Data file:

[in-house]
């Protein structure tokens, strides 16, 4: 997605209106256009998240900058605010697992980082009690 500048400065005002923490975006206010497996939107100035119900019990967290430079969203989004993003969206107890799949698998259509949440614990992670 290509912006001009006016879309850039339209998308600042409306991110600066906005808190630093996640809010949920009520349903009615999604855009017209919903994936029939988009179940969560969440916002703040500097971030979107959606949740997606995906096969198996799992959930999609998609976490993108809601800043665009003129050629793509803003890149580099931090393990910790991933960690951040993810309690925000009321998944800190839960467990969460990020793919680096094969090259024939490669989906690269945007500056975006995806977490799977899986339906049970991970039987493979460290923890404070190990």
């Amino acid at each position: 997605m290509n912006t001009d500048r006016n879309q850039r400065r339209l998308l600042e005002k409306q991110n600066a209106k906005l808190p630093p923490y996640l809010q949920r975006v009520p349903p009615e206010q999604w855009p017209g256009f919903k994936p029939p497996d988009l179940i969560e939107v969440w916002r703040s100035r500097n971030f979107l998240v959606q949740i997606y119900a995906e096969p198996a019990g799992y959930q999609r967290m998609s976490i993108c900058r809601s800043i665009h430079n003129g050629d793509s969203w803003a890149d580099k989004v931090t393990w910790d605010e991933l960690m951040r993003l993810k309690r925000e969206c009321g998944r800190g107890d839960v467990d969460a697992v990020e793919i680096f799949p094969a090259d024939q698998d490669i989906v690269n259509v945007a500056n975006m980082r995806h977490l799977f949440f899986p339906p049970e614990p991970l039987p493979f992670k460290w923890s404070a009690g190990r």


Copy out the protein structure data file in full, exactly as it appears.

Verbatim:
[in-house]
């Protein structure tokens, strides 16, 4: 997605209106256009998240900058605010697992980082009690 500048400065005002923490975006206010497996939107100035119900019990967290430079969203989004993003969206107890799949698998259509949440614990992670 290509912006001009006016879309850039339209998308600042409306991110600066906005808190630093996640809010949920009520349903009615999604855009017209919903994936029939988009179940969560969440916002703040500097971030979107959606949740997606995906096969198996799992959930999609998609976490993108809601800043665009003129050629793509803003890149580099931090393990910790991933960690951040993810309690925000009321998944800190839960467990969460990020793919680096094969090259024939490669989906690269945007500056975006995806977490799977899986339906049970991970039987493979460290923890404070190990």
């Amino acid at each position: 997605m290509n912006t001009d500048r006016n879309q850039r400065r339209l998308l600042e005002k409306q991110n600066a209106k906005l808190p630093p923490y996640l809010q949920r975006v009520p349903p009615e206010q999604w855009p017209g256009f919903k994936p029939p497996d988009l179940i969560e939107v969440w916002r703040s100035r500097n971030f979107l998240v959606q949740i997606y119900a995906e096969p198996a019990g799992y959930q999609r967290m998609s976490i993108c900058r809601s800043i665009h430079n003129g050629d793509s969203w803003a890149d580099k989004v931090t393990w910790d605010e991933l960690m951040r993003l993810k309690r925000e969206c009321g998944r800190g107890d839960v467990d969460a697992v990020e793919i680096f799949p094969a090259d024939q698998d490669i989906v690269n259509v945007a500056n975006m980082r995806h977490l799977f949440f899986p339906p049970e614990p991970l039987p493979f992670k460290w923890s404070a009690g190990r």